I am quick to claim that the reason I can’t get my life in order is because others keep messing it up. And I am quick to conclude that the “garbage” stinking up my surroundings belongs to someone other than me. But neither is true. Nothing outside of me can condemn or contaminate me—only what’s inside (Matt. 15:19-20). The real garbage is the attitude that causes me to turn up my nose at a tiny whiff of someone else’s sin while ignoring the stench of my own.
Dry. Dusty. Dangerous. A desert. A place where there is little water, a place hostile to life. It’s not surprising, then, that the word deserted describes a place that is uninhabited. Life there is hard. Few people choose it. But sometimes we can’t avoid it.
In Scripture, God’s people were familiar with desert life. Much of the Middle East, including Israel, is desert. But there are lush exceptions, like the Jordan Valley and areas surrounding the Sea of Galilee. God chose to “raise His family” in a place surrounded by wilderness, a place where He could make His goodness known to His children as they trusted Him for protection and daily provision (Isa. 48:17-19).
Today, most of us don’t live in literal deserts, but we often go through desert-like places. Sometimes we go as an act of obedience. Other times we find ourselves there through no conscious choice or action. When someone abandons us, or disease invades our bodies, we end up in desert-like circumstances where resources are scarce and life is hard to sustain.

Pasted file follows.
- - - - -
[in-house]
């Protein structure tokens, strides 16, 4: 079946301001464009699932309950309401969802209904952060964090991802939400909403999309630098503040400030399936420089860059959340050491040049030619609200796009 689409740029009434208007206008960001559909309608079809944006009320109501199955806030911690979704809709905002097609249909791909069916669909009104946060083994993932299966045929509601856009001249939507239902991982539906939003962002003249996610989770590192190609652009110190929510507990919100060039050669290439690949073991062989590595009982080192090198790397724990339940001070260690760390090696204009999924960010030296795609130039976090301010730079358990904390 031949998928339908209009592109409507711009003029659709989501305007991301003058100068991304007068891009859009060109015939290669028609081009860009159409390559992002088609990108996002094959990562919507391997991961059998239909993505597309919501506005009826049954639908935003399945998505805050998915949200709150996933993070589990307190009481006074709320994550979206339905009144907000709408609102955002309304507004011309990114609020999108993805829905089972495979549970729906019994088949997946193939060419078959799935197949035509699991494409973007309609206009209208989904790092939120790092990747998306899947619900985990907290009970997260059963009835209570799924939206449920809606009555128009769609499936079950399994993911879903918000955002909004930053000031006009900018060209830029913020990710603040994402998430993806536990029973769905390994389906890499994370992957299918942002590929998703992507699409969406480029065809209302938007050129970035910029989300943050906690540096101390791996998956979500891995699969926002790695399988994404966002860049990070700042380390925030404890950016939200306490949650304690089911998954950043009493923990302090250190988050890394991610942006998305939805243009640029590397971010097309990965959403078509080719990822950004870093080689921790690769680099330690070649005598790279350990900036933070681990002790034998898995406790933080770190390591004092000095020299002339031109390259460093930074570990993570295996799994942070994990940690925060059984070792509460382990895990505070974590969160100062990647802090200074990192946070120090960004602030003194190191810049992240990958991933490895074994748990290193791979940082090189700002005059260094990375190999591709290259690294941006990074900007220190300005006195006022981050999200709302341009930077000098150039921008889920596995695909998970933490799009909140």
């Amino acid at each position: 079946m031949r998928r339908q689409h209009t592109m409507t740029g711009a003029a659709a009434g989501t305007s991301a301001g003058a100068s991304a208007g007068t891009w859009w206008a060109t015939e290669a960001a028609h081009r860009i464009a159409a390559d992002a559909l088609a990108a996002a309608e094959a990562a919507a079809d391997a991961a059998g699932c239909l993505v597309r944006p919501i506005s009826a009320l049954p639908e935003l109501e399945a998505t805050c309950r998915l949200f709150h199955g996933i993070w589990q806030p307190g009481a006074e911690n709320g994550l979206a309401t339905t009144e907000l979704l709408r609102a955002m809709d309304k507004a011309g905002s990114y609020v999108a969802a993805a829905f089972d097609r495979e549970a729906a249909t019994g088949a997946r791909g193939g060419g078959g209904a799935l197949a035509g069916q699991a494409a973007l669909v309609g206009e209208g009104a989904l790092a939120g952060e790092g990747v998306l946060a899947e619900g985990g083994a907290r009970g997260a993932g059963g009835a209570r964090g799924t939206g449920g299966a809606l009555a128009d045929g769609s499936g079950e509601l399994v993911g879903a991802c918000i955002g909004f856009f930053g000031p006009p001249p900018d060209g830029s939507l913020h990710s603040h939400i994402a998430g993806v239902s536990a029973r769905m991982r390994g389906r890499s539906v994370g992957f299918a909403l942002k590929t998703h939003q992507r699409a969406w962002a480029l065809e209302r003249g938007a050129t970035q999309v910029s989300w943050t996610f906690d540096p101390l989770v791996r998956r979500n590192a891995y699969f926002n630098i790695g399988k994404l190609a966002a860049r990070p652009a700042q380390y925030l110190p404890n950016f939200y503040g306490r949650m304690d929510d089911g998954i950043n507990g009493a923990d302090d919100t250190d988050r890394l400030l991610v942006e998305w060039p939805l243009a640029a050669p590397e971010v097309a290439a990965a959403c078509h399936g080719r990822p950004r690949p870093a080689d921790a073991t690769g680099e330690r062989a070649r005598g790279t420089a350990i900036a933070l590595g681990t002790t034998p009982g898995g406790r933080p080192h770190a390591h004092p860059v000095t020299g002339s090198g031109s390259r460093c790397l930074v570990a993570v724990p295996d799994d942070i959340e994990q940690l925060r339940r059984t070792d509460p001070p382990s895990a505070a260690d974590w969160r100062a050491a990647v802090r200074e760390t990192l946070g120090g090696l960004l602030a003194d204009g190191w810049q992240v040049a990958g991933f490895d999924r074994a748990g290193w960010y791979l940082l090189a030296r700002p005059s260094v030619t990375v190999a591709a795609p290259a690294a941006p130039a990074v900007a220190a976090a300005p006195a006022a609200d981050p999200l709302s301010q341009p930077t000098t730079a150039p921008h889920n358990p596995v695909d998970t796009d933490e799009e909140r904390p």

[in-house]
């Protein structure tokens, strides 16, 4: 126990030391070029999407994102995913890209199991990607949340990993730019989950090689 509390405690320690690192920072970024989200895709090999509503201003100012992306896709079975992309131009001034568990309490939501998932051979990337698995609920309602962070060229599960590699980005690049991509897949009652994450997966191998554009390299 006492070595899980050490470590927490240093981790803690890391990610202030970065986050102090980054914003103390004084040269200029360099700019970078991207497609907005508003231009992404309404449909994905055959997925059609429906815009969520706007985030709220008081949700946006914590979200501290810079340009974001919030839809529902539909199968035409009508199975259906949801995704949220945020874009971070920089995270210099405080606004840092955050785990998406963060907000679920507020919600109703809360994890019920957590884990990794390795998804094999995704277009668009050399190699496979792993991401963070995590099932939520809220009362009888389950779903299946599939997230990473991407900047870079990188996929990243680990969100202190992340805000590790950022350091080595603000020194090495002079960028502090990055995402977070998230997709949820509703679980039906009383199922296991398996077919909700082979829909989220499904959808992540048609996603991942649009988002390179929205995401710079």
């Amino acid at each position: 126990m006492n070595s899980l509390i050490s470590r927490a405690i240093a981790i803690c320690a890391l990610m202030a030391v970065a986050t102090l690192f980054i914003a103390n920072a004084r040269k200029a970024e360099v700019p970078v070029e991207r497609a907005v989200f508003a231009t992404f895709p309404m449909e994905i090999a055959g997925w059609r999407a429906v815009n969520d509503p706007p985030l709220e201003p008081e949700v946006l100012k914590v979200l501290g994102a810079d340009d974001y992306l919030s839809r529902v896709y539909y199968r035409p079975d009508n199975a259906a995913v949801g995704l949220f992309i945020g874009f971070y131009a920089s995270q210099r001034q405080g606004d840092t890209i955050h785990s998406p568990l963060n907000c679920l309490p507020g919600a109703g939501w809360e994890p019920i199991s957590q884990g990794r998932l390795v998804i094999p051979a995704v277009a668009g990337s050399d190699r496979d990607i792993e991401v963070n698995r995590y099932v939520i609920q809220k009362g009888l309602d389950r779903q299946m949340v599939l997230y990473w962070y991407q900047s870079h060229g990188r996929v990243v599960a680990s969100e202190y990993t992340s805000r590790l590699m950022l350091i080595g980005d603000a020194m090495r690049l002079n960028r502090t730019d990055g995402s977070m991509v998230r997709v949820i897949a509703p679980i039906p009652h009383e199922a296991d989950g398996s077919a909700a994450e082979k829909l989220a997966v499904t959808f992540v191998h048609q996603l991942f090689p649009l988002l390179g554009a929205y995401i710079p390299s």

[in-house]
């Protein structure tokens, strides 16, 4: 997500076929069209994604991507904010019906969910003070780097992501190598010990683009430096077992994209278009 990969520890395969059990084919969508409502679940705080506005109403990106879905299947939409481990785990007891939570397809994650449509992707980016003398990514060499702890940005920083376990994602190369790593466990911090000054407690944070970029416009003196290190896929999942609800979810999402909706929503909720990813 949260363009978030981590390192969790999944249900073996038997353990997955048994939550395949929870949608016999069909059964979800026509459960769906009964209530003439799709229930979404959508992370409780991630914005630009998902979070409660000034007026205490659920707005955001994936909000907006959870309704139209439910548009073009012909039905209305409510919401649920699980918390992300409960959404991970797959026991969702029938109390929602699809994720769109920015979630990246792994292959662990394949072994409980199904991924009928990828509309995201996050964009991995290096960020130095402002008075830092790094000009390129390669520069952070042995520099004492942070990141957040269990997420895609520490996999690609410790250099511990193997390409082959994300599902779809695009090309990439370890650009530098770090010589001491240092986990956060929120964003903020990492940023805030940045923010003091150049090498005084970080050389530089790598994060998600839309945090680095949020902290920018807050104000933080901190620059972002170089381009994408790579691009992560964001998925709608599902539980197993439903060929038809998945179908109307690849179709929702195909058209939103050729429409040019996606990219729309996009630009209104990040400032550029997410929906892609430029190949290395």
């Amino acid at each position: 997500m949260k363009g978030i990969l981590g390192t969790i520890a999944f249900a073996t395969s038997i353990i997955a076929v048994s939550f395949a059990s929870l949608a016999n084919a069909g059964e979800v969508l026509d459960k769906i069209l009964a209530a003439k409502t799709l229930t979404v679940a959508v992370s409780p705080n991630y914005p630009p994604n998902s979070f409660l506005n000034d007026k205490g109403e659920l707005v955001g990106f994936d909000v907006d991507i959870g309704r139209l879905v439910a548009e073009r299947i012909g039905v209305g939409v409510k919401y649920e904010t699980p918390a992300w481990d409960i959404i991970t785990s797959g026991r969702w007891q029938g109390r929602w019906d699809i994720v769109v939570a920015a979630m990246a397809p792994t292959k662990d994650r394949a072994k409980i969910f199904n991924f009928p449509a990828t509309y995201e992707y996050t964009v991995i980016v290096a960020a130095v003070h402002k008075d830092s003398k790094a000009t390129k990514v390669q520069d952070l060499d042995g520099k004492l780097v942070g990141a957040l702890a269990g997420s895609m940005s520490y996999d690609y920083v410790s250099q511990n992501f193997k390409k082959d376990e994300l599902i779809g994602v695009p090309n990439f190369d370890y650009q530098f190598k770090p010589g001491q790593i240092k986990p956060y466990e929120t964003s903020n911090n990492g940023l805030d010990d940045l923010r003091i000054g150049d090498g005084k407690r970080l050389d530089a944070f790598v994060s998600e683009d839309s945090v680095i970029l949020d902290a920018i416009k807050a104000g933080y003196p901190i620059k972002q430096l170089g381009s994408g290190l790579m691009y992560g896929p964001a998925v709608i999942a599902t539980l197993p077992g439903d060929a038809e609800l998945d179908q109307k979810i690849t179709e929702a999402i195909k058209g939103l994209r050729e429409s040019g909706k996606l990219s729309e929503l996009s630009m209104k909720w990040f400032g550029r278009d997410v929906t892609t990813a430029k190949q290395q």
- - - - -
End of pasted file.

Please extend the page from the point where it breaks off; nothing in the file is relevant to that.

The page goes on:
But the point of going through a desert, whether literally or figuratively, is to remind us that we are dependent on God to sustain us—a lesson we need to remember even when we’re living in a place of plenty.
The St. Olaf Choir from Northfield, Minnesota, is renowned for making beautiful music. One reason for its excellence is the selection process. Applicants are chosen based not only on how well they sing but also on how they sound as part of the whole. Another reason is that all members agree to make the choir their first priority and commit to a rigorous rehearsal and performance schedule.
One of the things that intrigues me the most about this choir is what happens during rehearsals. Whenever members make a mistake, they raise their hand. Instead of trying to hide the blunder, they call attention to it! This allows the conductor to help each singer learn the difficult part, and it increases the likelihood of a flawless performance.
I think this is the kind of community Jesus was establishing when He told Nicodemus that God sent His Son into the world to save it, not condemn it (John 3:17). Shortly after this conversation, Jesus encountered a Samaritan woman at the public well. He made it easy for her to admit failure by promising her a better way of life where she could enjoy His forgiveness (John 4).